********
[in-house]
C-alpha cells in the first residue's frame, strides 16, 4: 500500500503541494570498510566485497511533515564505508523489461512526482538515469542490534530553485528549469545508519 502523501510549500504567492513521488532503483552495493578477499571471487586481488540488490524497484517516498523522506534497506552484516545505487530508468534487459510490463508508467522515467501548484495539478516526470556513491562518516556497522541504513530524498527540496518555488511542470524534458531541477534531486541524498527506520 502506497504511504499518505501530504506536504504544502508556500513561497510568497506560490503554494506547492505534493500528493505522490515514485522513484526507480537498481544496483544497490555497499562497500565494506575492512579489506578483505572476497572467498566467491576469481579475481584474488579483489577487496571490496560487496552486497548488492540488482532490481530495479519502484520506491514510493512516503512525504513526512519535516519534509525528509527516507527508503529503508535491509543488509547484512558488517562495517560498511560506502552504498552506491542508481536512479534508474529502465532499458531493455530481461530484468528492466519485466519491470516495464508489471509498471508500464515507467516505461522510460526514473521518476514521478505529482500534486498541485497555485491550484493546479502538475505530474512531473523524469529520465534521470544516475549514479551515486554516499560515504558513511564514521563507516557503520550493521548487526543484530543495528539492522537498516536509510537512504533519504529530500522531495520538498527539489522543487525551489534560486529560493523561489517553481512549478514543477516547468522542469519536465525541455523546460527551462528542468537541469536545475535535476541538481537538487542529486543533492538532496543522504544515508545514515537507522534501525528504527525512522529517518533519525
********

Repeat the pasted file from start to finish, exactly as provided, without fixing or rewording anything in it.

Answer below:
[in-house]
C-alpha cells in the first residue's frame, strides 16, 4: 500500500503541494570498510566485497511533515564505508523489461512526482538515469542490534530553485528549469545508519 502523501510549500504567492513521488532503483552495493578477499571471487586481488540488490524497484517516498523522506534497506552484516545505487530508468534487459510490463508508467522515467501548484495539478516526470556513491562518516556497522541504513530524498527540496518555488511542470524534458531541477534531486541524498527506520 502506497504511504499518505501530504506536504504544502508556500513561497510568497506560490503554494506547492505534493500528493505522490515514485522513484526507480537498481544496483544497490555497499562497500565494506575492512579489506578483505572476497572467498566467491576469481579475481584474488579483489577487496571490496560487496552486497548488492540488482532490481530495479519502484520506491514510493512516503512525504513526512519535516519534509525528509527516507527508503529503508535491509543488509547484512558488517562495517560498511560506502552504498552506491542508481536512479534508474529502465532499458531493455530481461530484468528492466519485466519491470516495464508489471509498471508500464515507467516505461522510460526514473521518476514521478505529482500534486498541485497555485491550484493546479502538475505530474512531473523524469529520465534521470544516475549514479551515486554516499560515504558513511564514521563507516557503520550493521548487526543484530543495528539492522537498516536509510537512504533519504529530500522531495520538498527539489522543487525551489534560486529560493523561489517553481512549478514543477516547468522542469519536465525541455523546460527551462528542468537541469536545475535535476541538481537538487542529486543533492538532496543522504544515508545514515537507522534501525528504527525512522529517518533519525